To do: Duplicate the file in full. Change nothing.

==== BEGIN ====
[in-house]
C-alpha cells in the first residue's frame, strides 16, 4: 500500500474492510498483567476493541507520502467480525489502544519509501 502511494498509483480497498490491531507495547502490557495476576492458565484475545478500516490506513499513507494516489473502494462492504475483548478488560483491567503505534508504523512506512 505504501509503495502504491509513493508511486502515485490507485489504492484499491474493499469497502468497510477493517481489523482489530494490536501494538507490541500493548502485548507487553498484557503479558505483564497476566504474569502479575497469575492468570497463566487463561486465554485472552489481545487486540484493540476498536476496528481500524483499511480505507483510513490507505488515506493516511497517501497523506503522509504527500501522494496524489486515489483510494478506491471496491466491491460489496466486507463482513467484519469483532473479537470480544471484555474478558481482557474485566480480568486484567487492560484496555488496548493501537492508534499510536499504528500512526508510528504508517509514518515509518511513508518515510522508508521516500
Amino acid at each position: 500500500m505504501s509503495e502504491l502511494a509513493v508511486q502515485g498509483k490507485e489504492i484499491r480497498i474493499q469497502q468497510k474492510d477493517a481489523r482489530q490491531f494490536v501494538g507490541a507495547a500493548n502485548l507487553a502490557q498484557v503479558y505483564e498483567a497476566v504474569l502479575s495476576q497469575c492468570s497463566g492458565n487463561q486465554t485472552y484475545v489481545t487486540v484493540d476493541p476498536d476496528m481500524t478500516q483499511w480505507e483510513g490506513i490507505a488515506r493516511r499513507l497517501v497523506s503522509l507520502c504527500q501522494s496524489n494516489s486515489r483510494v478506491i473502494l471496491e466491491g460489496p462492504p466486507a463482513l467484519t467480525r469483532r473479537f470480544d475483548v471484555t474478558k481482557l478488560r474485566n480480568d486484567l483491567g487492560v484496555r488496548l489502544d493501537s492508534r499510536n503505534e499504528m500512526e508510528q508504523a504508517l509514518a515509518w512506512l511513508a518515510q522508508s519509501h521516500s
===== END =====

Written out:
[in-house]
C-alpha cells in the first residue's frame, strides 16, 4: 500500500474492510498483567476493541507520502467480525489502544519509501 502511494498509483480497498490491531507495547502490557495476576492458565484475545478500516490506513499513507494516489473502494462492504475483548478488560483491567503505534508504523512506512 505504501509503495502504491509513493508511486502515485490507485489504492484499491474493499469497502468497510477493517481489523482489530494490536501494538507490541500493548502485548507487553498484557503479558505483564497476566504474569502479575497469575492468570497463566487463561486465554485472552489481545487486540484493540476498536476496528481500524483499511480505507483510513490507505488515506493516511497517501497523506503522509504527500501522494496524489486515489483510494478506491471496491466491491460489496466486507463482513467484519469483532473479537470480544471484555474478558481482557474485566480480568486484567487492560484496555488496548493501537492508534499510536499504528500512526508510528504508517509514518515509518511513508518515510522508508521516500
Amino acid at each position: 500500500m505504501s509503495e502504491l502511494a509513493v508511486q502515485g498509483k490507485e489504492i484499491r480497498i474493499q469497502q468497510k474492510d477493517a481489523r482489530q490491531f494490536v501494538g507490541a507495547a500493548n502485548l507487553a502490557q498484557v503479558y505483564e498483567a497476566v504474569l502479575s495476576q497469575c492468570s497463566g492458565n487463561q486465554t485472552y484475545v489481545t487486540v484493540d476493541p476498536d476496528m481500524t478500516q483499511w480505507e483510513g490506513i490507505a488515506r493516511r499513507l497517501v497523506s503522509l507520502c504527500q501522494s496524489n494516489s486515489r483510494v478506491i473502494l471496491e466491491g460489496p462492504p466486507a463482513l467484519t467480525r469483532r473479537f470480544d475483548v471484555t474478558k481482557l478488560r474485566n480480568d486484567l483491567g487492560v484496555r488496548l489502544d493501537s492508534r499510536n503505534e499504528m500512526e508510528q508504523a504508517l509514518a515509518w512506512l511513508a518515510q522508508s519509501h521516500s